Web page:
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The Increasing Use of Polypharmacotherapy for Refractory Mood Disorders: 22 Years of Study.
Background: Few studies have approached the subject of polypharmacotherapy systematically. This retrospective review of 178 patients with refractory bipolar disorder or unipolar depression (Research Diagnostic Criteria or DSM-III-R criteria) discharged from the National Institute of Mental Health (NIMH) Biological Psychiatry Branch between 1974 and 1996 was conducted to assess the degree and efficacy of "add-on" pharmacotherapy.
Method: Following completion of formal structured blinded research protocols, patients entered a treatment phase (often again on a blind basis) in which all agents available in the community could be utilized. Each patient's retrospective life chart and all prospective double-blind nurse- and self-rated NIMH data were reviewed. The overall degree of improvement at discharge was assessed by rating on the Clinical Global Impressions scale (CGI) as modified for bipolar illness (CGI-BP).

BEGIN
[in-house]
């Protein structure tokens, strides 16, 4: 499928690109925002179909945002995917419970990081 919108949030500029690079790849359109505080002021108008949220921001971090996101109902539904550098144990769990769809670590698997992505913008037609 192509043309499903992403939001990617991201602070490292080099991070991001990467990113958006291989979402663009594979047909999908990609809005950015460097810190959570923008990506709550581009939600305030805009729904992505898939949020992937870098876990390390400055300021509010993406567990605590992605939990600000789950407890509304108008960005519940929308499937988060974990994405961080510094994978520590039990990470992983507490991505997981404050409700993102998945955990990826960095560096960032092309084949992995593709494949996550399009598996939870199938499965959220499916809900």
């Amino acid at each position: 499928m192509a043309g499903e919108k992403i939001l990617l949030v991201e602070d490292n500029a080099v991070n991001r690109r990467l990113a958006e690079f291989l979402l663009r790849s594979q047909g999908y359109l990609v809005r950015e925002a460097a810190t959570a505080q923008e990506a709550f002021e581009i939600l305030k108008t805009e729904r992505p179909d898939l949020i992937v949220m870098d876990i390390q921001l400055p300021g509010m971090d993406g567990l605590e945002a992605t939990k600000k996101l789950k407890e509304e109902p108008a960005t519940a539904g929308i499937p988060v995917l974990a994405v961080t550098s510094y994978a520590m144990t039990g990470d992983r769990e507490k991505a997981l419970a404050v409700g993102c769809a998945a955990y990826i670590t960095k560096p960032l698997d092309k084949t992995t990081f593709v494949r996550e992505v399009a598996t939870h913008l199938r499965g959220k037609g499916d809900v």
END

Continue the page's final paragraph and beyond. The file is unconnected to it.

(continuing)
Results: A 78% improvement rate (moderate or marked on the CGI) was achieved at the time of discharge. There was a significant relationship between number of medications utilized at discharge as a function of discharge date (r = 0.45, p < .0001). The percentages of patients discharged on treatment with 3 or more medications were 3.3% (1974-1979), 9.3% (1980-1984), 34.9% (1985-1989), and 43.8% (1990-1995). No correlation was found between polypharmacy and age (r = -0.03, p = .66). Patients more recently discharged from the NIMH had an earlier age at illness onset, more lifetime weeks depressed, and a higher rate of rapid cycling than patients in the earlier cohorts.
Conclusion: Increasing numbers of medications in more recent NIMH cohorts were required to achieve the same degree of improvement at hospital discharge. More systematic approaches to the complex regimens required for treatment of patients with refractory mood disorder are clearly needed.